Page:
Arjun Maini: Yeah, it was quite disappointing. Obviously the race leader didn’t do anything wrong on paper, but he kept delaying the start of the race for a really, really long time. And it gets worse as you go down the order. Everyone was accelerating and braking, accelerating and braking and I guess everyone ran into everyone. And ofcourse we were unlucky enough to get damaged. It was literally unavoidable for me and the cars around because there were three Mercedes-AMG on the line and we were out even before the race even started which is not ideal for us as a brand. Yeah, it was disappointing. Nobody did anything wrong but yeah, it ended up like that. It was a shame and there was nothing I could do to avoid it or react in a different way.
Akaash Bhadra: How hard would you say the aspect of overtaking is in DTM?
Arjun Maini: First of all, it's judging the strengths and weaknesses of your car compared to the others. For example, it is difficult to overtake a BMW when compared to a Ferrari or an Audi. Like the BMW’s are so fast on the straight that you have to find a way to get them at the exit of the corners as they struggle for traction and be clever. It’s a lot more pure as we don’t have a DRS or a ‘push to pass’ button or anything. They have to be done on track without any assists to us, so you just have to outfox your opponent. It’s a lot more outfoxing going on where you have to stay close to your opponent and use the DRS to pass your opponent. And it’s a little more wheel-to-wheel contact in DTM and is a little bit more aggressive because it’s easier not to get damage. But on the other hand it is not as clean as single-seater racing.
Akaash Bhadra: Which track on the calendar is your favourite and why?
Arjun Maini: At the start of the season I did say that I was looking forward to the Norisring as it is a street circuit. But to be honest I enjoyed the Lausitzring the most with the oval section. So this was really cool to have a half oval. And the rest of the track as the Grand Prix circuit. We didn’t think it would work for the start or it would be dangerous. But at the end of the day it worked. DTM did a good job at it and it provided us with a really exciting race. So yeah, I enjoyed the Lausitzring with the oval.
Akaash Bhadra: So like, did the oval section give an old track vibe? Because we only see oval sections on really old photos of tracks now.
Arjun Maini: Exactly you know! Imagine going through a banked corner and then doing half the track. Imagine doing the banked corner at Monza for an F1 race and then using the rest of the track to complete the race. I know that’s not possible but that's the feel we got from racing on that track.
Akaash Bhadra: Speaking of F1, we know you were a Haas development driver, so is a F1 seat still on your wishlist?
Arjun Maini: At the minute, I am in a position where I wouldn’t close the door on an opportunity. But for now, I am looking at stuff elsewhere in GT3 racing with Mercedes-AMG. Let’s see how it goes out from there. You know, it’s the first time I had the opportunity as a professional driver and to be associated with a brand. And for me it’s a more stable career path than to aim for something like the dream. So I wouldn’t say no, but then again anything is possible. But at the same time, I am more focused about my future on this side. With the help of JK Racing, JK tyres, Mumbai Falcons, OSM etc. They put in a lot of effort to get me here and I hope this continues.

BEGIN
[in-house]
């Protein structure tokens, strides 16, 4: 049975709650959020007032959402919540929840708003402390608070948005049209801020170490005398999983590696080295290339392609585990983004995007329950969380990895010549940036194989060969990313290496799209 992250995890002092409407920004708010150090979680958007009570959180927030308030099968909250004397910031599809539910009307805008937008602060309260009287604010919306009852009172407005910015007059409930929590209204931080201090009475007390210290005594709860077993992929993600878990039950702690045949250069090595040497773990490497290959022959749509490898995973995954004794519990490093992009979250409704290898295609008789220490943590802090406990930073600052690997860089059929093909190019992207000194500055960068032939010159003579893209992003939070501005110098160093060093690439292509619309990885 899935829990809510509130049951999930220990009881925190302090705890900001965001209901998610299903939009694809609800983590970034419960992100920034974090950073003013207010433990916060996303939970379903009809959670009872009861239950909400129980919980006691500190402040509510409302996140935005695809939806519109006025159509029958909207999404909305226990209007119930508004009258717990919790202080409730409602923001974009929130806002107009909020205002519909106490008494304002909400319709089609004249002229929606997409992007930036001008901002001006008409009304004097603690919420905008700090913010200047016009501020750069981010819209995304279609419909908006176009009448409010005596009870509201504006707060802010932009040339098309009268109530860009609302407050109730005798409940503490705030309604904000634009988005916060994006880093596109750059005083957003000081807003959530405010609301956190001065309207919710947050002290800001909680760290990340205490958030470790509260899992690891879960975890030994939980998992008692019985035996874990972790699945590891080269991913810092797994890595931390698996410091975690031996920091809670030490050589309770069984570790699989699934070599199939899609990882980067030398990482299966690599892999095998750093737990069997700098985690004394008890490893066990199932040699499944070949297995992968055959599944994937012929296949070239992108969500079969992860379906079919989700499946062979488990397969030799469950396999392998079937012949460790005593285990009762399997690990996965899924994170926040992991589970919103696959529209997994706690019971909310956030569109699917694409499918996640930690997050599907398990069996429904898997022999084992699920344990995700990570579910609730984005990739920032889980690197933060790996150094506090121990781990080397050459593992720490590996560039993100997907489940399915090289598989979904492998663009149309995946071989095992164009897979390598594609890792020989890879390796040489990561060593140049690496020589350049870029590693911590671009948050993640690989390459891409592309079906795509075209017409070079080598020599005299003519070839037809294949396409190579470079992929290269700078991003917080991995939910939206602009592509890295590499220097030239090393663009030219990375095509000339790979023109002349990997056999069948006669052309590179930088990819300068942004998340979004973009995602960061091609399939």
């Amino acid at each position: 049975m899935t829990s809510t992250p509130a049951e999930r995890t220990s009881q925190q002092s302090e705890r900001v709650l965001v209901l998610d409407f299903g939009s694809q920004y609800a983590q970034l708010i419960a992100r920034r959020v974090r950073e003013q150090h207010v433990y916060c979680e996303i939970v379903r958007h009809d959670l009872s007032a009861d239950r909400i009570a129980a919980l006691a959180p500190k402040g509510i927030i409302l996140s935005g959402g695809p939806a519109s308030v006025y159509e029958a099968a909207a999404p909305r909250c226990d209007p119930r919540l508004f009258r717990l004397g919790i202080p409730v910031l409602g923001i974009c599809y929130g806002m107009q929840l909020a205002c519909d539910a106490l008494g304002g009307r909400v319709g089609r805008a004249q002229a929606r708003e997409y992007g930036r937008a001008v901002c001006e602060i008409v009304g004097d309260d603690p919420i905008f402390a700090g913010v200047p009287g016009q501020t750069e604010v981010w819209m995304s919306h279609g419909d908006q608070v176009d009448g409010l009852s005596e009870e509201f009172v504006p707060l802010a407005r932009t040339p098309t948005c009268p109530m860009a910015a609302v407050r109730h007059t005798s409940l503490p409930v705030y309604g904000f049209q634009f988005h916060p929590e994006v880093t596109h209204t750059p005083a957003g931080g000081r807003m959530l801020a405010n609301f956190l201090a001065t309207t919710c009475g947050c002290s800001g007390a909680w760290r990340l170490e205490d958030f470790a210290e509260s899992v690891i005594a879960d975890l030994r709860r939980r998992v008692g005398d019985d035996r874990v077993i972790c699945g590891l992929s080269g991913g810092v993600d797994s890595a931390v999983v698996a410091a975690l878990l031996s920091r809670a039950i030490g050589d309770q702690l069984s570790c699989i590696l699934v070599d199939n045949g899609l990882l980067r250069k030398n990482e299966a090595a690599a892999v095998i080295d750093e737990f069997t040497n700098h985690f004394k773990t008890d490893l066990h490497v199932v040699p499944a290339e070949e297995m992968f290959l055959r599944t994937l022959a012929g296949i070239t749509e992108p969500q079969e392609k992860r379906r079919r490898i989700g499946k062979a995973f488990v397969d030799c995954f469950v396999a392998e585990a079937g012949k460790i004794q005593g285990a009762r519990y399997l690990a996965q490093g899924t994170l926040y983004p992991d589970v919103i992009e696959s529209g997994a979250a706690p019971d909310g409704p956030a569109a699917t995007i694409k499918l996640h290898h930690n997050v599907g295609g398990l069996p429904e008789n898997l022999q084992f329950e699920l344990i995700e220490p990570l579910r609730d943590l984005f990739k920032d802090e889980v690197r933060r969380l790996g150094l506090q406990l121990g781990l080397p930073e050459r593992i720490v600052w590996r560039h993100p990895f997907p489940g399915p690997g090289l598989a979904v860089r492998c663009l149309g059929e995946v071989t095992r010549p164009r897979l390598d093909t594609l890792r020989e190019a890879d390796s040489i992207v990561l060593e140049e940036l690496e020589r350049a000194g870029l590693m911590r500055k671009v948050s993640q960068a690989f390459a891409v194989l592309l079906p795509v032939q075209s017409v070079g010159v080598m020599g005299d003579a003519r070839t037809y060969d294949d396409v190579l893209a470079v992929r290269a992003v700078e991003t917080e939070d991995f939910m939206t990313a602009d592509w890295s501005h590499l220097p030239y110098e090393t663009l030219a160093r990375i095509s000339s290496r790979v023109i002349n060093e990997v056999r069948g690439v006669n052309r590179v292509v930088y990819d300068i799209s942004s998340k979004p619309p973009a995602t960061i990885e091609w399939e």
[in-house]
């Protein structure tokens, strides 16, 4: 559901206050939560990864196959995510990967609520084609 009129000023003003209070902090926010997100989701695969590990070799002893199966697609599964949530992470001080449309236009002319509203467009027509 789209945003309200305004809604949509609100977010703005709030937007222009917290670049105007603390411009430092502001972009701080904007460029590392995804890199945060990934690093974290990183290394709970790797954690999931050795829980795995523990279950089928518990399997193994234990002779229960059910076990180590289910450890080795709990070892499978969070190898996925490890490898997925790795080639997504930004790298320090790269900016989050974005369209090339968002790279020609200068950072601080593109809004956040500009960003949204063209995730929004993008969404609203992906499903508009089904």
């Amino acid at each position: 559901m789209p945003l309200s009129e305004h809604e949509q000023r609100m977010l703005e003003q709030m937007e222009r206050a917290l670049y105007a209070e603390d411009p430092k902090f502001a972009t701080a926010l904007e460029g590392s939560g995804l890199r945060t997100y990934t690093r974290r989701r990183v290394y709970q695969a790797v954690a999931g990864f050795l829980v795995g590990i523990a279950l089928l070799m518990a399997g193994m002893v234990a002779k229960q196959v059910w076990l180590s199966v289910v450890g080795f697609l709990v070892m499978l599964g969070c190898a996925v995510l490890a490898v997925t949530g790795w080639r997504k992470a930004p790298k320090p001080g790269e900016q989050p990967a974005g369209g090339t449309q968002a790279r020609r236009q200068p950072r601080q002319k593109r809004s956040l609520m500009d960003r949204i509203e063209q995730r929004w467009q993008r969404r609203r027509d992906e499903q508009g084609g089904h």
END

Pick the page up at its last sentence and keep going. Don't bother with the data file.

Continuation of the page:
Akaash Bhadra: So what would you say that your next season plan is? Is it to stay in DTM or would you also participate in other events?
Akaash Bhadra: At the moment, nothing is finalised. We’re still starting talks. But the main objective is to be more consistent and a win would be great. Ofcourse DTM would be a part of it but other GT3 series and racing to get more time in the car. Compared to the others I really didn’t do as much as the others in terms of driving time who are doing DTM among hundreds of other things as well. And considering it’s the same type of car in the other series, it definitely helps to get to know more. So we’re gonna try to figure it out and make sure I get the best opportunity to perform.
Akaash Bhadra: Could you tell us your perspective on electric motorsport?
Arjun Maini: I think the position of electric motorsport is comparatively new and given an opportunity I would dive right into it. But I do kind of prefer the old fashioned way of racing. I am a big fan of endurance racing like Le Mans. I mean I like the idea of pure motorsport as the concept hasn’t changed over the years. I mean the cars have become faster but it still holds true to the old style of racing. Like in F1 where we used to have refuelling and other aspects which we cannot have anymore due to safety reasons but endurance racing has stayed true to its heritage and I really like that about it. You know I am more attracted to the old-school format of racing but at the same time, I would definitely be open to electric motorsport and see what it has to offer.
Akaash Bhadra: Since you said you’re a purist, I wanted to ask, are you a fan of rolling start or standing start?
Arjun Maini: That’s a really good question, you know. I don’t know, but I would prefer a standing start to be honest.
Akaash Bhadra: I mean it would have saved you from Assen.
Arjun Maini: Hahaha. Right, exactly. I feel there are more chances to recover from a bad qualifying in a standing start. But of course if I am on pole, I would always prefer a rolling start because you’re so much more in control. But yeah, I would prefer a standing start.
Akaash Bhadra: So Arjun, could you tell us what could we expect from the last two rounds in DTM?
Arjun Maini: We already had our meetings and our quali pace is good. So it’s just about putting everything together. And we’ve tried to fix our issues in the race. So we have a plan of action, but of course things can be different when we finally get there and I am quite confident. But the competition is tough as a tenth of a second can be the difference between fighting for the win or fighting for points. So it’s close and it’s tough to say, but I hope the tracks will be in favour of the Mercedes-AMG and usually we have been strong everywhere. So there is nothing to suggest that we will not be strong there. And I think I would like to fight for the podium. I think our quali pace can put us in the front and then we need to find that little bit of extra go on further.
Akaash Bhadra: Okay, so my last question to you, who is the faster brother between the two?
Arjun Maini: Hahahaha… I knew you would have asked this question..But I think I usually don’t answer that but even I’d say I have experience which might help me, but he is not the one to back out as well. So I think it will be close to say the least.
Akaash Bhadra: So basically it will be like a quali round of DTM?
Arjun Maini: Haha.. Exactly, it will be that close.
Akaash Bhadra: Thank you so much Arjun for joining us and we hope to connect soon after your four races from the 2021 DTM season.
Arjun Maini: Thank you!
Arjun currently stands P14 in the championship with 17 points and the last race of the season will be held at Norisring on October 8. For updates, stay tuned to evo India.